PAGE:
Wednesday 29 March 2023

Brought to Light

Brought to Light, at the Herbert Art Gallery, Coventry.

An exhibition that reflects 65 years of collecting at the Herbert, from the appointment of the gallery's first art director, John Hewitt in 1957, to the present day.

Hewitt chose to collect works showing scenes of British life and landscape which he felt would appeal to Coventry citizens. He held strong socialist views, and this is reflected in the works he selected, which included many views of British towns and cities and working class people going about their everyday lives. He also collected a small number of more radical works by artists like Barbara Hepworth and Ben Nicholson, as he wanted to reflect current ideas in art. He retired in 1972.

Since 2010 the main focus of the Herbert's collecting has been on themes of conflict, peace and reconciliation: this reflects the city's role in promoting peace and reconciliation internationally, which grew out of the destruction of WWII. Most recently a key priority for collecting has been works by black artists and female artists, in order to redress a historic imbalance in the collection.

Nahem Shoa, Giant Head of Gbenga, 2011, (oil on canvas)

Gbenga Ilumoka posed for this portrait in around 50 sessions each lasting for eight hours.

Lisa Gunn, Victoria, 2003

Lisa Gunn was partially paralysed in a road accident in 1997. In this self-portrait she photographs herself in her wheelchair, challenging society's beliefs and ideas about disability. The scale of the work requires the viewer to look up at her, placing her in a dominant position. This is in contrast to real life where Gunn feels that people physically and metaphorically look down on her. 

Although this is a self-portrait, Gunn has given it the title Victoria. This is a reference to the restrictions imposed on women in the Victorian period, symbolished by the corset she is wearing, and also to the victory or empowerement she has achieved through her art.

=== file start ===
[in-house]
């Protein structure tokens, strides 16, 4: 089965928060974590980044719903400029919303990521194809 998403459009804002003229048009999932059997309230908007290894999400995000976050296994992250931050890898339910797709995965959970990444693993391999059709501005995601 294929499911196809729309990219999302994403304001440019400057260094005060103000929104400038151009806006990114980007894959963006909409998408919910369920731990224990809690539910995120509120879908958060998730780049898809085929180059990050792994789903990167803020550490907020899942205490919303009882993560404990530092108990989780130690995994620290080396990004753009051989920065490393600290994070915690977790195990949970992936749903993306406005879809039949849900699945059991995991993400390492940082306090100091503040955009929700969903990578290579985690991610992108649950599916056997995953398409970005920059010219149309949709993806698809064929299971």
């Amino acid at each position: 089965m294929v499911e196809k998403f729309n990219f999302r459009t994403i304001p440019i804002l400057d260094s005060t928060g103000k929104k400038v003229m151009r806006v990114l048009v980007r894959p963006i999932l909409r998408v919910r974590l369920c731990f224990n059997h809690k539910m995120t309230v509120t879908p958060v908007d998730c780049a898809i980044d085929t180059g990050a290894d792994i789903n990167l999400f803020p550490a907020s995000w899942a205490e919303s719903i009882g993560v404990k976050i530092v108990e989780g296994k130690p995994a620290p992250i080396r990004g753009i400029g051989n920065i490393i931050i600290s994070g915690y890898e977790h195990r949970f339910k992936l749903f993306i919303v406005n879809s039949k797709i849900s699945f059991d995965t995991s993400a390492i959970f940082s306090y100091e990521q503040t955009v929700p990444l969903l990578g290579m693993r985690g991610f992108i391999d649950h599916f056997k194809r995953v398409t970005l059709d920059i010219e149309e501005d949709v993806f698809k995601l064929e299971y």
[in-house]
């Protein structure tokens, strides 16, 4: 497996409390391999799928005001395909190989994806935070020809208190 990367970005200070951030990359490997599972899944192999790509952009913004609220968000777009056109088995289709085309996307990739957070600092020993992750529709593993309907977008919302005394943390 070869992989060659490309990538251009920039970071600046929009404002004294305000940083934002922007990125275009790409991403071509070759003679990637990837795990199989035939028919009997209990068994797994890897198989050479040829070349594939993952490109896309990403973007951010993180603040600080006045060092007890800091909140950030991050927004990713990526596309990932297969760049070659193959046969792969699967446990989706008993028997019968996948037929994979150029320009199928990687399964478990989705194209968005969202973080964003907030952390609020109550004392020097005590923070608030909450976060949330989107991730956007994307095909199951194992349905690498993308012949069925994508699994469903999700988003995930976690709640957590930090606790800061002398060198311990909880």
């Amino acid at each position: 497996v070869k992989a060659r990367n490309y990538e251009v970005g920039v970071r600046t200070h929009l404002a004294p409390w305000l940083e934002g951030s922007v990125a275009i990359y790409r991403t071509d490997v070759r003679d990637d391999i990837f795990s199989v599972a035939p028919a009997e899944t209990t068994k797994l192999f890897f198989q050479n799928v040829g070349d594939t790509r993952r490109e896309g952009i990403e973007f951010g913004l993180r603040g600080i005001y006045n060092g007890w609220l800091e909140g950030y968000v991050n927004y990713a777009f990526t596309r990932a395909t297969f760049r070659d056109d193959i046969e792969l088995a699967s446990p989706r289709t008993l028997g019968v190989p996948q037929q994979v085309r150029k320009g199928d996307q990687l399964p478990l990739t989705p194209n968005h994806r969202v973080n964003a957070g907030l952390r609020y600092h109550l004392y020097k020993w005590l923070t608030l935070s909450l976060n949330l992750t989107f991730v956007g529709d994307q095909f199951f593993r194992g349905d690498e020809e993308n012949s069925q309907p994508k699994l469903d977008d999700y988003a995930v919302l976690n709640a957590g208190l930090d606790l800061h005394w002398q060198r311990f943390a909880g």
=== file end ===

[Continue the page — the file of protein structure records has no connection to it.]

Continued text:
Fred Ulman, The Slate Mines, 1967, (oil on canvas)

Fred Ulman escaped from Nazi Germany in 1933, eventually arriving in London in 1926. He spent summers in the Croesor Valley in Wales. Like many of Ulman's landscapes, The Slate Mines shows the scene at dusk with the sky red from the setting sun. There is a sense of profound stillness which is also characteristic of his work.

Frank Dobson, The Fount, 1947, (bronze)

Barbara Walker, The Big Secret I, 2015, (conte crayon on paper)

Walker is a Birmingham based artist, whose drawings of the human figure are concerned with issues of racial identity, belonging and class power. The Big Secret I is part of the series Shock and Awea collection of drawings reflecting on the contribution of black servicemen and women to the British Armed Forces from WWI to the present day. Some of them show soldiers from the British West Indies Regiment and the King's African Rifles. In this drawing one of the soldiers is shown as a blank silhouette, emphasising the way in which their contribution has been erased from the nation's historical record.

Gavin Jantjes, Untitled, 9the first in the Korabra series), 1986, (acrylic, sand and pigment on canvas)

This series of paintings were made in 1986 during a residency at the Coventry West Indian Association. Jatjes is South African and he studied in Germany in the early 1980s where he was influenced by Joseph Beuys and Anselm Kiefer, who were trying to address the traumatic history of the Nazi Holocaust in post-war Germany.

Korabra refers to a drum played at funerals and means 'to go and come back' in the Akan language of Ghana. At the centre of this painting is a tomb-like structure, which is encircled by what look like wooden stakes. The dark sky and the scorched bloodstained earth create a sense of foreboding.

John Bellany, Untitled /Woman with Fish, 1980, (oil on canvas)

Winston Branch, Ju Ju Bird No 2, 1974, (oil on canvas)

Prunella Clough, Target, 1988, (oil on canvas)

Clough's early work concentrated on urban and industrial landscapes and working people such as printers, welders and lorry drivers. From the 1960s her work became increasingly abstract. Some of her abstract works seem to show images of things, yet it is not always obvious what they are so the paintings remain ambiguous and mysterious.

Kenneth Long, The Fishmonger, 1956, (oil on canvas)

Harry Norman, No. 1 Composition, 1938, (oil on board)

Ben Nicholson, 1946-47 (two forms), 1946-47, (oil and pencil on canvas)

Nicholson's early paintings were landscapes and still lifes but his style became more abstract in the 1920s. His geometric paintings and reliefs are among the most influential abstract works in British art.